Immunotherapy (Nivolumab or Brentuximab Vedotin) Plus Combination Chemotherapy in Treating Patients With Newly Diagnosed Stage III-IV Classic Hodgkin Lymphoma

Official Title

A Phase III, Randomized Study of Nivolumab (Opdivo) Plus AVD or Brentuximab Vedotin (Adcetris) Plus AVD in Patients (Age >/= 12 Years) With Newly Diagnosed Advanced Stage Classical Hodgkin Lymphoma

Summary:

This phase III trial compares immunotherapy drugs (nivolumab or brentuximab vedotin) when given with combination chemotherapy in treating patients with newly diagnosed stage III or IV classic Hodgkin lymphoma. Immunotherapy with monoclonal antibodies, such as nivolumab, may help the body's immune system attack the cancer, and may interfere with the ability of tumor cells to grow and spread. Brentuximab vedotin is a monoclonal antibody, brentuximab, linked to a toxic agent called vedotin. Brentuximab attaches to cancer cells in a targeted way and delivers vedotin to kill them. Chemotherapy drugs, such as doxorubicin, vinblastine, and dacarbazine, work in different ways to stop the growth of cancer cells, either by killing the cells, by stopping them from dividing, or by stopping them from spreading. The addition of nivolumab or brentuximab vedotin to combination chemotherapy may shrink the cancer or extend the time without disease symptoms coming back.

Trial Description

PRIMARY OBJECTIVE:

  • To compare the progression-free survival (PFS) in patients with newly diagnosed advanced stage classical Hodgkin lymphoma randomized to N-AVD (nivolumab, doxorubicin hydrochloride [doxorubicin], vinblastine sulfate [vinblastine], dacarbazine) versus that obtained with BV-AVD (brentuximab vedotin, doxorubicin, vinblastine, dacarbazine).

SECONDARY OBJECTIVES:

  • To compare overall survival (OS) in patients randomized to N-AVD versus BV-AVD.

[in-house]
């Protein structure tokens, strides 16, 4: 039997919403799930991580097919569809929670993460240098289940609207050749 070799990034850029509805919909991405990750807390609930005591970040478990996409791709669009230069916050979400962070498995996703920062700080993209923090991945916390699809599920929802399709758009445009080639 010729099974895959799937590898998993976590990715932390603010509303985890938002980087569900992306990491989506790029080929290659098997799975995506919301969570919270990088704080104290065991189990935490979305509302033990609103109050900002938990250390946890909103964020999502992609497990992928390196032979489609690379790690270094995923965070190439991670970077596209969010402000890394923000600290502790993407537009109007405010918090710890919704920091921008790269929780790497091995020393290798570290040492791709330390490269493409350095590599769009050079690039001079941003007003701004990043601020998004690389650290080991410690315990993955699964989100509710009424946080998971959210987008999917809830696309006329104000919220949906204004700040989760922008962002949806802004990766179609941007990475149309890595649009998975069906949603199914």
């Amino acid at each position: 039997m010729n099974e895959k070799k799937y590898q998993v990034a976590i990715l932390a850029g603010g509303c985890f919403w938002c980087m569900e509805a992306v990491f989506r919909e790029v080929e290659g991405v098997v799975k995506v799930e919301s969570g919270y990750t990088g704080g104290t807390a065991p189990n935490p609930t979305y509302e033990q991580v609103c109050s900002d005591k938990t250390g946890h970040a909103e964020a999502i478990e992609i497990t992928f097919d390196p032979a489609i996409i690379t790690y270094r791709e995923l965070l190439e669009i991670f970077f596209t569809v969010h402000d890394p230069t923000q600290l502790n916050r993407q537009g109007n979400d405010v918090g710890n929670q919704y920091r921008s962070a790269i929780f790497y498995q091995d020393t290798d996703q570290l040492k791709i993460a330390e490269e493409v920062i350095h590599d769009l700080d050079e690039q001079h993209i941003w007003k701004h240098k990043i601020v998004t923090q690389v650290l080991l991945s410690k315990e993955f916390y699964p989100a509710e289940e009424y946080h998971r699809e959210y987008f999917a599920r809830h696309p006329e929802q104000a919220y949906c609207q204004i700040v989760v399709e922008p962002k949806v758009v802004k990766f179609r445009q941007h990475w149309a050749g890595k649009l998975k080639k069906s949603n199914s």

• To compare event-free survival (EFS) in patients randomized to N-AVD versus BV-AVD.
  • To compare the metabolic complete response (CR) rate at the end of treatment in patients randomized to N-AVD versus BV-AVD.
  • To compare the physician-reported treatment-related adverse event rates between arms stratified by age groups.
  • To compare patient-reported symptoms using selected Patient Reported Outcome Common Toxicity Criteria for Adverse Events (PRO-CTCAE) items between arms stratified by age groups.
  • To compare the safety and tolerability of N-AVD versus that of BV-AVD.

QUALITY OF LIFE OBJECTIVE:

  • To compare between arms patient-reported fatigue, neuropathy and health-related quality of life over time (baseline, beginning of cycle 3, 4-8 weeks after the last dose of protocol therapy [following last dose of study drug or radiation therapy, whichever is later], and 1 and 3 years after randomization) using the Patient Reported Outcomes Measurement Information System (PROMIS)-Fatigue, the Functional Assessment of Cancer Therapy/Gynecologic Oncology Group-Neurotoxicity (FACT/GOG-Ntx), and the PROMIS Global, respectively.

BANKING OBJECTIVES:

  • To bank specimens for future correlative studies. II. To bank positron emission tomography (PET)-computed tomography (CT) images for future correlative studies.

OUTLINE: Patients are randomized to 1 of 2 arms.

ARM I: Patients receive doxorubicin hydrochloride intravenously (IV), vinblastine sulfate IV, dacarbazine IV, and nivolumab IV over 30 minutes on days 1 and 15. Patients may receive pegfilgrastim subcutaneously (SC) on days 2 and 16, or filgrastim SC or IV on days 6-10 and 21-25. Treatment repeats every 28 days for 6 cycles in the absence of disease progression or unacceptable toxicity. After completion of cycle 6, patients may receive radiation therapy 5 days per week for approximately 4 weeks at the discretion of the treating physician.

ARM II: Patients receive doxorubicin hydrochloride IV, vinblastine sulfate IV, dacarbazine IV, and brentuximab vedotin IV over 30 minutes on days 1 and 15. Patients may receive pegfilgrastim SC on days 2 and 16, or filgrastim SC or IV on days 6-10 and 21-25. Treatment repeats every 28 days for 6 cycles in the absence of disease progression or unacceptable toxicity. After completion of cycle 6, patients may receive radiation therapy 5 days per week for approximately 4 weeks at the discretion of the treating physician.

After completion of study treatment and prior to disease progression, patients are followed up every 3 months for the first year, every 6 months for years 2 and 3, then annually until 10 years after registration. Patients are followed up at the time of progression and then annually until 10 years after registration. Patients who receive radiation therapy are followed up at 8-12 weeks after completion of radiation therapy.

View this trial on ClinicalTrials.gov

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Resources

Canadian Cancer Society

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